Episode #3 of the course “Superfoods you should know about”
A member of the legume class of seeds, lentils are one of the earliest cultivated foods. These kidney-shaped, round, or oval seeds can be found in archeological excavations of Neolithic peoples dating back nearly 13,000 years. Lentils have long been a vital staple in the diets of people who live in extreme environmental conditions around the world, because these little seeds can be dried, stored for up to one year, and sprouted into a new plant by being placed in water for just a day.
Whole lentils that are cooked in the husk have been used in recipes throughout Asia, the Middle East, and the Mediterranean, often paired with rice and meat. They don’t need to be pre-soaked, and they can be prepared fairly quickly—as little as an hour. However, lentils can also be removed from their husk, which causes them to soften when cooked. In this form, lentils have made their way into European cuisine, mainly as a base for soups.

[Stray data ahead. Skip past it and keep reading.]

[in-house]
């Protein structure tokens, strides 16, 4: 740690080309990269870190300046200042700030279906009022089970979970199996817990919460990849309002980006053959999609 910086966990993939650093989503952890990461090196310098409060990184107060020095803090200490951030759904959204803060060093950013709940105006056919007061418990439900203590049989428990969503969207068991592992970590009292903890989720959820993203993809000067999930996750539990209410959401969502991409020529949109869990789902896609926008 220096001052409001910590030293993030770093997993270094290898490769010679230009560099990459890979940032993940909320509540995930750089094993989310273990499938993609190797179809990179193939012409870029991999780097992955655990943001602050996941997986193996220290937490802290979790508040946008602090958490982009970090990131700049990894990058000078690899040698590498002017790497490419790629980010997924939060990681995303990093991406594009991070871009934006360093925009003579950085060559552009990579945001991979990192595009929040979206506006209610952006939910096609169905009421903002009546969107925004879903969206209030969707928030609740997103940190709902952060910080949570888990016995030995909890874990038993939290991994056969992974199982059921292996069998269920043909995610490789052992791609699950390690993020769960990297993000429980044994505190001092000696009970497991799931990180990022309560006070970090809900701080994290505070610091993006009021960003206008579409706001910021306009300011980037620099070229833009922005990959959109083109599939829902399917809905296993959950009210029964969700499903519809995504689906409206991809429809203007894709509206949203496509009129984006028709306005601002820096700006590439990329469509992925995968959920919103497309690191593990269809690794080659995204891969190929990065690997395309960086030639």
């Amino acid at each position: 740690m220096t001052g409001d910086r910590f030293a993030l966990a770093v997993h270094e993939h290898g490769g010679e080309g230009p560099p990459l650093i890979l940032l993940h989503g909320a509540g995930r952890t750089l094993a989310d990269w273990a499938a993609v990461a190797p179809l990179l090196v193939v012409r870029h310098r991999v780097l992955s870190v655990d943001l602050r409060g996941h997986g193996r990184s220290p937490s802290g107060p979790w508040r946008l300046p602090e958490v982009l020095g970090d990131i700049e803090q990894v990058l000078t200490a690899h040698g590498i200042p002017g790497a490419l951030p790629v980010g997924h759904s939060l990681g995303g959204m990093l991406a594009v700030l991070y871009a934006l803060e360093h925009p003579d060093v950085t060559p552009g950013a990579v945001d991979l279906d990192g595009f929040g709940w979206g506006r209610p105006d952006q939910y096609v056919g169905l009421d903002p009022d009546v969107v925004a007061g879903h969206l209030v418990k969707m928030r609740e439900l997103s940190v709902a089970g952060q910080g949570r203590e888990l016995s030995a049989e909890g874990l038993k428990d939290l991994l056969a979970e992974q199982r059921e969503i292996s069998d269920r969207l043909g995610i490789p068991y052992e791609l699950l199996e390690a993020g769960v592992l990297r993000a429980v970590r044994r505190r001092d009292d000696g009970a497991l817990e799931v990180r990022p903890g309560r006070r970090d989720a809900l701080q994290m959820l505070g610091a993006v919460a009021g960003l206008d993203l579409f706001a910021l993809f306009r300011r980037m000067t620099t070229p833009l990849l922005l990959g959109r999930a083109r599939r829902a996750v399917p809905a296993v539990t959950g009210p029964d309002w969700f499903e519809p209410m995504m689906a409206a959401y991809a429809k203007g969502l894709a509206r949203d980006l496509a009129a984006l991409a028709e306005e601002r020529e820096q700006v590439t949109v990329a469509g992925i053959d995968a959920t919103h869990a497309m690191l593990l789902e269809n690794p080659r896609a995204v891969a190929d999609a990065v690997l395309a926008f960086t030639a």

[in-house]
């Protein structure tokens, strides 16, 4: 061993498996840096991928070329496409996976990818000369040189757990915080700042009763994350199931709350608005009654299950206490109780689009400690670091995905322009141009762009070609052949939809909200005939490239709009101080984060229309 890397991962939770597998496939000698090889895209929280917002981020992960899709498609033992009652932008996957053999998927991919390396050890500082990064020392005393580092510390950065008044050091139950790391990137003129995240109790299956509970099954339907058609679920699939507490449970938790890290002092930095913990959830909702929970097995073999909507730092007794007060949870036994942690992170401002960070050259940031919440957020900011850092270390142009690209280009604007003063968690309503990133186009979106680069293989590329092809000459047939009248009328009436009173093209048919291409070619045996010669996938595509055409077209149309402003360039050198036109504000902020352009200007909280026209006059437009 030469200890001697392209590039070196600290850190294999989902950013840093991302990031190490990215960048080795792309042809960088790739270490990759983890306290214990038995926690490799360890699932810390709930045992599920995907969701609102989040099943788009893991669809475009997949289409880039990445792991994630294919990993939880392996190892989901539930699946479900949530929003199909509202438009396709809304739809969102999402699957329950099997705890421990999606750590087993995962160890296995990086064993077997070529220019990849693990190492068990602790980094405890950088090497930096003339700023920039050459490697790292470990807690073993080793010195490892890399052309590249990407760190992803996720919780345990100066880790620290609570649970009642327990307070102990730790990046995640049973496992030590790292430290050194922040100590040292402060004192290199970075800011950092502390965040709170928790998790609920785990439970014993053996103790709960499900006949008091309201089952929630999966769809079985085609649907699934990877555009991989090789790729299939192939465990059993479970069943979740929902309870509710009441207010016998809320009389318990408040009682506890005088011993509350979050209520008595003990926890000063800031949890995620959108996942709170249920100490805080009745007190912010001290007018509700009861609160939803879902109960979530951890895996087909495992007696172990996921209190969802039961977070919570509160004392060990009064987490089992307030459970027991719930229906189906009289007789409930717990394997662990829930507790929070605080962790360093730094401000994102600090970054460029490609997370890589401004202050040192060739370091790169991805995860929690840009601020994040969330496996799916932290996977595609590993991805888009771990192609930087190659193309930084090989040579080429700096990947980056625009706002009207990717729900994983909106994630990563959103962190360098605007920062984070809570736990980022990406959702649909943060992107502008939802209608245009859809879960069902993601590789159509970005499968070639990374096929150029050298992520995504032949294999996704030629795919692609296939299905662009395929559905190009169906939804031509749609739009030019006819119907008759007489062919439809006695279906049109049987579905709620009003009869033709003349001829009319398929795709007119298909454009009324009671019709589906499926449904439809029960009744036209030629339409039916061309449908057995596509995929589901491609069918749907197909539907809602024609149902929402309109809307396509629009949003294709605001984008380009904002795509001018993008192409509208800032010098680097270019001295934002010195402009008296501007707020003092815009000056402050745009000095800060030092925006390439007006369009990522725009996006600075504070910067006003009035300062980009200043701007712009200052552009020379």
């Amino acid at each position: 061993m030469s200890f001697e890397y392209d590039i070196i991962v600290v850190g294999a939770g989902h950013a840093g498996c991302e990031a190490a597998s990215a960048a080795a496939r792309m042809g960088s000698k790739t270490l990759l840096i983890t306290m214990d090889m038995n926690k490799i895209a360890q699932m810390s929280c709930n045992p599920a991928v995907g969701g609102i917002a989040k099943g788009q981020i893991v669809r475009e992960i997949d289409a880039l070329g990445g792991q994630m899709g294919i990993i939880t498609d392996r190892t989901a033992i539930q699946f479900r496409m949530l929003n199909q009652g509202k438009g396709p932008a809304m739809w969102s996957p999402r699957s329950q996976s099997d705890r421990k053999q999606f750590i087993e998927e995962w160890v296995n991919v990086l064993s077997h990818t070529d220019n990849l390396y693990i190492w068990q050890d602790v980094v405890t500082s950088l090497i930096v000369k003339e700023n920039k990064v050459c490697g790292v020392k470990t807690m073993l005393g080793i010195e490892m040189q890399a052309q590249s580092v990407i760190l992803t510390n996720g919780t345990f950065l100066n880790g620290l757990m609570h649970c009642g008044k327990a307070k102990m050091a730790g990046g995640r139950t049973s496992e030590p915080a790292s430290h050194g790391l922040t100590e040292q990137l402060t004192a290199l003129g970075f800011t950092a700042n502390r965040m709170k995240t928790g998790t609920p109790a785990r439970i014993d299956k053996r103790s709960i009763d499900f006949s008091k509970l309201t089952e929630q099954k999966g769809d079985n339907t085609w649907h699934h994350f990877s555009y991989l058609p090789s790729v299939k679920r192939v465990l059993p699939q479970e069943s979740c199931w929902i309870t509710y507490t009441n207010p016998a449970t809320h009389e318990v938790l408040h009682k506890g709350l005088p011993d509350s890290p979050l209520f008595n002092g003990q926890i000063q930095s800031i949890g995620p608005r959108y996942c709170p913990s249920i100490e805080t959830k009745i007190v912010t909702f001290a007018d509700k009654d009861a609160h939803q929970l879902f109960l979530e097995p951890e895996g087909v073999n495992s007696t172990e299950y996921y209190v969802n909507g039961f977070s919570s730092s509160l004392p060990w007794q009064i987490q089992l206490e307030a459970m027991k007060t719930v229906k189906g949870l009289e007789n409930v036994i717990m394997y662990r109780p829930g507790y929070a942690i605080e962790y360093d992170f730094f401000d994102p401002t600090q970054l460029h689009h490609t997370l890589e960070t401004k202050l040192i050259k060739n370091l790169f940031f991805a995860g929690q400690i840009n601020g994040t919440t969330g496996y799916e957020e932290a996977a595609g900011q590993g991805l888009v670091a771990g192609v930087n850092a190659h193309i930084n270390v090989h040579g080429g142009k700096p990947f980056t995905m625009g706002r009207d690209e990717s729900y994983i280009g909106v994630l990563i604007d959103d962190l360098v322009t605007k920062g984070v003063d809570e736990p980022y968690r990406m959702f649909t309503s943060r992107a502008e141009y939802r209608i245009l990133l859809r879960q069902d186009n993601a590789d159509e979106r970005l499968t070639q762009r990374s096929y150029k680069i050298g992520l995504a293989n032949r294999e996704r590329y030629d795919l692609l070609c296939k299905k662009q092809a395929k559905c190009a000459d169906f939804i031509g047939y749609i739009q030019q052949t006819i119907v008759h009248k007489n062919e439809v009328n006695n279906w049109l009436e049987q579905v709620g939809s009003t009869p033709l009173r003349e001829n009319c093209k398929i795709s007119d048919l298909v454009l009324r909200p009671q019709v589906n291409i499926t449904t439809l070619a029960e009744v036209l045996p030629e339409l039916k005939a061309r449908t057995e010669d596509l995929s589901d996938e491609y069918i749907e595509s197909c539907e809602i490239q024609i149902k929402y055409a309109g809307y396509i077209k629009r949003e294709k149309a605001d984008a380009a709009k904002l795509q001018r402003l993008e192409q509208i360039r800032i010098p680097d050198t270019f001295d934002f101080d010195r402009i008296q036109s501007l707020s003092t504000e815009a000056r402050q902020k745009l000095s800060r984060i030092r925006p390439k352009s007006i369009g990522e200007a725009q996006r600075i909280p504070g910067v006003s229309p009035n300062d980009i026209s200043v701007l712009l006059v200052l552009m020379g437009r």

This unique legume comes in a range of colors, from red to green to white; the lentils’ flavor varies from earthy to sweet and everything in between. Nutritionally, lentils are one of the most valuable and dense natural sources of dietary fiber and protein. They’re a food with a lot of nutrient packed into a meal low in calories and fat.
Lentils contain a number of important vitamins and minerals, including the B vitamins, which are essential to children’s growth and development as well as immune system health in people of all ages. They are high in iron—which means they promote heart and circulatory health—as well as other trace minerals like magnesium, which is good for general metabolism. The type of starch that lentils contain is thought to be especially helpful in treating people with diabetes.
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